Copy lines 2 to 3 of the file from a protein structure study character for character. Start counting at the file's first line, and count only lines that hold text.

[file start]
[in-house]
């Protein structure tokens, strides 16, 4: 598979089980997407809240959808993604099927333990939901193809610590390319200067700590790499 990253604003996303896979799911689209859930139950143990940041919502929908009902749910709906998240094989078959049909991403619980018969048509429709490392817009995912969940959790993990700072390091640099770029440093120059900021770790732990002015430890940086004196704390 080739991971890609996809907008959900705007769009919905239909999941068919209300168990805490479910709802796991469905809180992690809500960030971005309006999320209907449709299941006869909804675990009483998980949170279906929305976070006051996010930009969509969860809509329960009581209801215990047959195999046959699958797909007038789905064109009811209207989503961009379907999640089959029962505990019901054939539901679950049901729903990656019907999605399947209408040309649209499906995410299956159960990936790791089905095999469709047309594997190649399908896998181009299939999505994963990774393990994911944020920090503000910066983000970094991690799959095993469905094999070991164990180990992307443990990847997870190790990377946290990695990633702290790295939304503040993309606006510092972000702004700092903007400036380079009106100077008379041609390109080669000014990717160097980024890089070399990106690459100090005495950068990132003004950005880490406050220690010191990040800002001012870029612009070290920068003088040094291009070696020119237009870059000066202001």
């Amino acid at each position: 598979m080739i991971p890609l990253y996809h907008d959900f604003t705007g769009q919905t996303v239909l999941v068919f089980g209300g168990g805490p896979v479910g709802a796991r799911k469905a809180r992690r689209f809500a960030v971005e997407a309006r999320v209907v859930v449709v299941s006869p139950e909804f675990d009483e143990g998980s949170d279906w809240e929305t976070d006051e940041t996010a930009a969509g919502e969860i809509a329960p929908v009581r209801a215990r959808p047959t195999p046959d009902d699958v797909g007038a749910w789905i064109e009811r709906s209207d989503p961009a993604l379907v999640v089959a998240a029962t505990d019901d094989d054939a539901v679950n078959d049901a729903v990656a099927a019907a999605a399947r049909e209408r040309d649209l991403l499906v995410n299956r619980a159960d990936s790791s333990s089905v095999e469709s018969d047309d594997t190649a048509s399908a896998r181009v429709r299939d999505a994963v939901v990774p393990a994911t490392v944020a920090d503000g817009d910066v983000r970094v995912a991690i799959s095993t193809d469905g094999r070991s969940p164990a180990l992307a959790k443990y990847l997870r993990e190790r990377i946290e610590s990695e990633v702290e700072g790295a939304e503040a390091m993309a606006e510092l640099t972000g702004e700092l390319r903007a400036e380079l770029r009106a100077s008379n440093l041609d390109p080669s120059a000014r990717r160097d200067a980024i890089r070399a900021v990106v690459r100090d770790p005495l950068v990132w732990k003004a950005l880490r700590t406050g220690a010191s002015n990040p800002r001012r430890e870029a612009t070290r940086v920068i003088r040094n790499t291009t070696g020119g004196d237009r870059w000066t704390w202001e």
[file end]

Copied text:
């Protein structure tokens, strides 16, 4: 598979089980997407809240959808993604099927333990939901193809610590390319200067700590790499 990253604003996303896979799911689209859930139950143990940041919502929908009902749910709906998240094989078959049909991403619980018969048509429709490392817009995912969940959790993990700072390091640099770029440093120059900021770790732990002015430890940086004196704390 080739991971890609996809907008959900705007769009919905239909999941068919209300168990805490479910709802796991469905809180992690809500960030971005309006999320209907449709299941006869909804675990009483998980949170279906929305976070006051996010930009969509969860809509329960009581209801215990047959195999046959699958797909007038789905064109009811209207989503961009379907999640089959029962505990019901054939539901679950049901729903990656019907999605399947209408040309649209499906995410299956159960990936790791089905095999469709047309594997190649399908896998181009299939999505994963990774393990994911944020920090503000910066983000970094991690799959095993469905094999070991164990180990992307443990990847997870190790990377946290990695990633702290790295939304503040993309606006510092972000702004700092903007400036380079009106100077008379041609390109080669000014990717160097980024890089070399990106690459100090005495950068990132003004950005880490406050220690010191990040800002001012870029612009070290920068003088040094291009070696020119237009870059000066202001």
């Amino acid at each position: 598979m080739i991971p890609l990253y996809h907008d959900f604003t705007g769009q919905t996303v239909l999941v068919f089980g209300g168990g805490p896979v479910g709802a796991r799911k469905a809180r992690r689209f809500a960030v971005e997407a309006r999320v209907v859930v449709v299941s006869p139950e909804f675990d009483e143990g998980s949170d279906w809240e929305t976070d006051e940041t996010a930009a969509g919502e969860i809509a329960p929908v009581r209801a215990r959808p047959t195999p046959d009902d699958v797909g007038a749910w789905i064109e009811r709906s209207d989503p961009a993604l379907v999640v089959a998240a029962t505990d019901d094989d054939a539901v679950n078959d049901a729903v990656a099927a019907a999605a399947r049909e209408r040309d649209l991403l499906v995410n299956r619980a159960d990936s790791s333990s089905v095999e469709s018969d047309d594997t190649a048509s399908a896998r181009v429709r299939d999505a994963v939901v990774p393990a994911t490392v944020a920090d503000g817009d910066v983000r970094v995912a991690i799959s095993t193809d469905g094999r070991s969940p164990a180990l992307a959790k443990y990847l997870r993990e190790r990377i946290e610590s990695e990633v702290e700072g790295a939304e503040a390091m993309a606006e510092l640099t972000g702004e700092l390319r903007a400036e380079l770029r009106a100077s008379n440093l041609d390109p080669s120059a000014r990717r160097d200067a980024i890089r070399a900021v990106v690459r100090d770790p005495l950068v990132w732990k003004a950005l880490r700590t406050g220690a010191s002015n990040p800002r001012r430890e870029a612009t070290r940086v920068i003088r040094n790499t291009t070696g020119g004196d237009r870059w000066t704390w202001e």